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El Nacional is reporting today that a document from the Departamendo de Aviacion de Citgo [Citgo Aviation Department] corresponding to 2008-2009 shows that high-ranking Venezuelan officials routinely used taxpayer-funded aircraft for personal trips.

The document provides evidence that a host of people used PDVSA-owned private jets (ultimately bankrolled by the Venezuelan taxpayer), including:

  • Presidents from other countries
  • The family members of Venezuelan cabinet ministers
  • A Citgo executive, who used a plane for regular travel between his two homes in the United States

In 2009 alone, the unnecessary flights cost a total of $418,401.

More specifically, the document outlines the following events involving the aircraft, which are supposed to be used for official business only:

  • Operacion Alba: President Hugo Chavez gave Honduran President Jose Manuel Zelaya personal and unrestricted use of a Falcon 2000 airplane (YV1496), which Zelaya used a total of 12 times between July 4 and 14 of 2009. One of his cabinet ministers, Enrique Flores, used the plane four times on July 18 and 19 to fly between Managua, Nicaragua and San Jose, Costa Rica. Total cost to Venezuela: $134,421.
  • Rafael Ramirez’s Family Vacation: Then-Minister of Energy and Oil Rafael Ramirez took his family on vacation to Eagle, Colorado on January 4 of 2009 aboard a Falcon 2000. Six days later, the same plane picked the Ramirez family home in Colorado and stopped over in Houston, Texas on its route back to Venezuela. Total cost to Venezuela: $94,961.
  • Fantasy Island: The same document details flights to exotic locations around the world, including Hawaii, Australia and Qatar. On April 20, 2009, Citgo president Alejandro Granado and his wife flew from Fort Lauderdale, Florida (where they have a house) to Houston, Texas. Four days later, the couple flew from Houston to Honolulu, Hawaii; five days later, they continued their journey to Sydney, Australia, then to Melbourne, where they stayed until May 2. They then returned to Fort Lauderdale, stopping in each destination they visited on their way to Melbourne. Total cost to Venezuela: $192.090. Granado’s mother also used the same airplane frequently, flying between Barquisimeto, Venezuela and her son’s two homes in either Houston or Fort Lauderdale. Between January and August of 2009, Granado flew 69 times between his homes in Fort Lauderdale and Houston.
  • Paris: The then-PDVSA president, Eulogio del Pino, flew to Paris with his wife on March 23, 2009 from Aruba. The couple was met in the French capital by Ruben Figuera, and the party then flew to Doha, Qatar. The next day, they all flew to Bilbao, Spain, finally returning to Venezuela on March 27. Total cost to Venezuela: $131,750.

Maduro: IMF President Has “Spaghetti for Brains”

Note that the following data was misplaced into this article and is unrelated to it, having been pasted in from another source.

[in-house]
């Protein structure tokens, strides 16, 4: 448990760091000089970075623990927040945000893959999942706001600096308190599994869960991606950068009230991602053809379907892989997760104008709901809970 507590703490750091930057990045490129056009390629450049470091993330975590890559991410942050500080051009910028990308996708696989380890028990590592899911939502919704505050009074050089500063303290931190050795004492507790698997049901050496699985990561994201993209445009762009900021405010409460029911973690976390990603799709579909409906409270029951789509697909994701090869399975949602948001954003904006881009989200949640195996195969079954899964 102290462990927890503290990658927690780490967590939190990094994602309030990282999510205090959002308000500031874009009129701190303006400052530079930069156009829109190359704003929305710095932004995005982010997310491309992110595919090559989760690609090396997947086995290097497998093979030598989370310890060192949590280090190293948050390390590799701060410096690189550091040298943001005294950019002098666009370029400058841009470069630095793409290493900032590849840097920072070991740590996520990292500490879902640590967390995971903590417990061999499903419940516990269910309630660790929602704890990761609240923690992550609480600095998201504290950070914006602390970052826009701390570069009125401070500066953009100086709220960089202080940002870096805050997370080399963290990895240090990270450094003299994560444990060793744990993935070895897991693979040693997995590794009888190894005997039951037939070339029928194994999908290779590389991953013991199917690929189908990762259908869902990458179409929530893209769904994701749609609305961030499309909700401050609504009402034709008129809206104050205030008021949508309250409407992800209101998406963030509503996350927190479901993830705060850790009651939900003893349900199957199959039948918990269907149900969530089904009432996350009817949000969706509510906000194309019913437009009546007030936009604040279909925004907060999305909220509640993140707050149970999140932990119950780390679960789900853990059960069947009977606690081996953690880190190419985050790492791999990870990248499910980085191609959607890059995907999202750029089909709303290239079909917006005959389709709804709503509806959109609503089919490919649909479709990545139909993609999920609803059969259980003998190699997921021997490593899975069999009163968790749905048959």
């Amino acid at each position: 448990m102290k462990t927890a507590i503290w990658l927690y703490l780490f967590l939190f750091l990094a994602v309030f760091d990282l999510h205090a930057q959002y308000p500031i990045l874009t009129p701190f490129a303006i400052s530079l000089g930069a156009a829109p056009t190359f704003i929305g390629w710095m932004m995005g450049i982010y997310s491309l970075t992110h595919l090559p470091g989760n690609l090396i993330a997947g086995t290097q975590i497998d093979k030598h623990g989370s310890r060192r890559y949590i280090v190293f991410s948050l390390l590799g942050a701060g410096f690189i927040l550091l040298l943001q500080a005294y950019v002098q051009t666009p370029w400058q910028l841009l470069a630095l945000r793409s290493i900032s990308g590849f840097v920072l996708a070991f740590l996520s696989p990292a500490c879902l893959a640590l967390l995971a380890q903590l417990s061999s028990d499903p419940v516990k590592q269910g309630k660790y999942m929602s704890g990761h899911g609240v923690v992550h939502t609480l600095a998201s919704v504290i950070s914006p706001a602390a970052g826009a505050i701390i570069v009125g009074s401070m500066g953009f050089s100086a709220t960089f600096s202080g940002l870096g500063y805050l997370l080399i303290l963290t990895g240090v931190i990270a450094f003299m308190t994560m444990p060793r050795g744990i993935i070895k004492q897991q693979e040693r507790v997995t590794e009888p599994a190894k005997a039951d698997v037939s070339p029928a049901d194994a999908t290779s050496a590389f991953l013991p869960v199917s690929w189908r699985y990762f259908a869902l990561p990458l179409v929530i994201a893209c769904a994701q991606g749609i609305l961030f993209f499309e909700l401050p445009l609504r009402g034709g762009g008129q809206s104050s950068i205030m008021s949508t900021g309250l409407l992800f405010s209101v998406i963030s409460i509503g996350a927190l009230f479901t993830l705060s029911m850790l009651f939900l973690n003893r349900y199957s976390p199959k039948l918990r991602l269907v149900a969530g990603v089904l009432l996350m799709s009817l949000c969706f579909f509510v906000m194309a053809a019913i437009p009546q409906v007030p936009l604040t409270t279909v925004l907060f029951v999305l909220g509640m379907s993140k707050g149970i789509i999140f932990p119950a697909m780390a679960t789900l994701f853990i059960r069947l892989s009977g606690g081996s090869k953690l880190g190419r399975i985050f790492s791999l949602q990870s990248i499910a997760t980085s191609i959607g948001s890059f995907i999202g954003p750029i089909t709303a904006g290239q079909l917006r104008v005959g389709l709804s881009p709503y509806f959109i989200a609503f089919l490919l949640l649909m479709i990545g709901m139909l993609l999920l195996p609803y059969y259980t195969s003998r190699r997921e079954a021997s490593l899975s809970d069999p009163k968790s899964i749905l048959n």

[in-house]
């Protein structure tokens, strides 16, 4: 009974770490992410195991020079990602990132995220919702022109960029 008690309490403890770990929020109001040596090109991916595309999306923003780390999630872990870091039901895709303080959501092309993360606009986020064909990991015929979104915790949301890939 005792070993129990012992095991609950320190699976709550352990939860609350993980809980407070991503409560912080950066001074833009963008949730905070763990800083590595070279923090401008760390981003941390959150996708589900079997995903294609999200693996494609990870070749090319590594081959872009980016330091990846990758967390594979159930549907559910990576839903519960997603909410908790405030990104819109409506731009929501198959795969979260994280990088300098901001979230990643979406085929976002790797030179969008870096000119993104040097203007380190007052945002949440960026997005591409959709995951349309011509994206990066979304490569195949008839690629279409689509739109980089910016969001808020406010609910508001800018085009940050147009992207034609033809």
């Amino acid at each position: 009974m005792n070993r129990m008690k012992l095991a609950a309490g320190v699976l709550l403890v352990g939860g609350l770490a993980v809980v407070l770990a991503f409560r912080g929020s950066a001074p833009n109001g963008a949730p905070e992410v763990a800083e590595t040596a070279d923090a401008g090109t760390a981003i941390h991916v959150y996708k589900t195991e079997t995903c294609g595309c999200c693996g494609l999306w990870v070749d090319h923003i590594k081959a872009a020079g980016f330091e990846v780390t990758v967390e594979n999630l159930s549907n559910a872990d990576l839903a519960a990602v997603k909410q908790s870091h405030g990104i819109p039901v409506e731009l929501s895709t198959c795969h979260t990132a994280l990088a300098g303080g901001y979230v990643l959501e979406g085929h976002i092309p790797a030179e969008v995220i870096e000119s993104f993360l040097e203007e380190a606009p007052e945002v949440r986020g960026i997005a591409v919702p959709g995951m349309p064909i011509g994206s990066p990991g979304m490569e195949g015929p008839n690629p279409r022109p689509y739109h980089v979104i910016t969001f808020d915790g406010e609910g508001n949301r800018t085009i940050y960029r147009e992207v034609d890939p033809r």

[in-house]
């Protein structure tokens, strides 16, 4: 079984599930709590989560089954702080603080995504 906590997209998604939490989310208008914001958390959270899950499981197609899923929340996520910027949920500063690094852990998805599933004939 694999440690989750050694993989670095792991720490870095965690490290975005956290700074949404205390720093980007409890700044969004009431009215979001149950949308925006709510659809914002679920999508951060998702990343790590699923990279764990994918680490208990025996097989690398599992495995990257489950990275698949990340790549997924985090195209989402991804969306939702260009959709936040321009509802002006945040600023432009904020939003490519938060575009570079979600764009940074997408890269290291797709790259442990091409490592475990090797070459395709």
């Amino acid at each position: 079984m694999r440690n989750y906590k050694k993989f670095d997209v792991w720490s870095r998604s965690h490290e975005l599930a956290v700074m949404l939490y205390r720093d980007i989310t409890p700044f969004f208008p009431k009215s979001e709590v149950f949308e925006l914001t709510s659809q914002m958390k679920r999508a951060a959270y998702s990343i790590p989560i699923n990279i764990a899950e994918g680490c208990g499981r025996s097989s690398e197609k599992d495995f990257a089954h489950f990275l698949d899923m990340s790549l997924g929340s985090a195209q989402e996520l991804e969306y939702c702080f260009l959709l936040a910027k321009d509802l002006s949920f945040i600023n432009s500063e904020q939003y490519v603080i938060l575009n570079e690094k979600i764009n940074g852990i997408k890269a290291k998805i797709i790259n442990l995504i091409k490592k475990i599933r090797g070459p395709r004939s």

Speaking on a television show aired on TELESUR said that IMF chief Christine Lagarde has “spaghetti for brains” after Lagarde used a similar metaphor to describe South American economic integration.

During a visit to Chile today, Lagarde said that South American international business co-operation and integration resembled “a spaghetti bowl” or “lasagna”, given all of the different layers and intricacies involved in creating the kind of unified economic zone UNASUR aspires to build.

For some reason, Maduro took extreme offence to the comment, and said:

She’s so disrespectful. She’s a French woman with American mentality. It’s a shame. You really can’t expect any less… [the IMF] is responsible for the hunger of countries around the world, of financial theft (…) of the massacres and killings of the 1990s, the lost decade.
(…)
The one who has spaghetti for brains is Mrs. Lagarde.

During the same interview, Maduro said that Colombian ex-President Alvaro Uribe was terrified of Hugo Chavez, and that he was an enemy “of Venezuela and of history”. Maduro said:

[Pointing to a UNASUR document] Look at whose signature we have here. Alvero Uribe Velez. Sprinkle some holy water around the study, because I’ve said his name (…) [He was] an enemy of Venezuela, of Bolivar and of history. But look, he signed right here.
(…)
I’m going to tell you a little story. But don’t tell anyone. Uribe was terrified of Chavez. Se le caian las medias [literally, “his socks came off”; meaning, “he was terrified”] whenever he saw him, so he would say that he was a great American leader. There’s never been a leader like him here. He was the Bolivar of the 21st century. Uribe used to say to Chavez, “I know this is how it is”. You can’t lie to me now; he was terrified whenever he saw Chavez.

Finally, a picture of Maduro, Diosdado Cabello, and Cilia Flores enjoying a pleasant Sunday afternoon in the woods:

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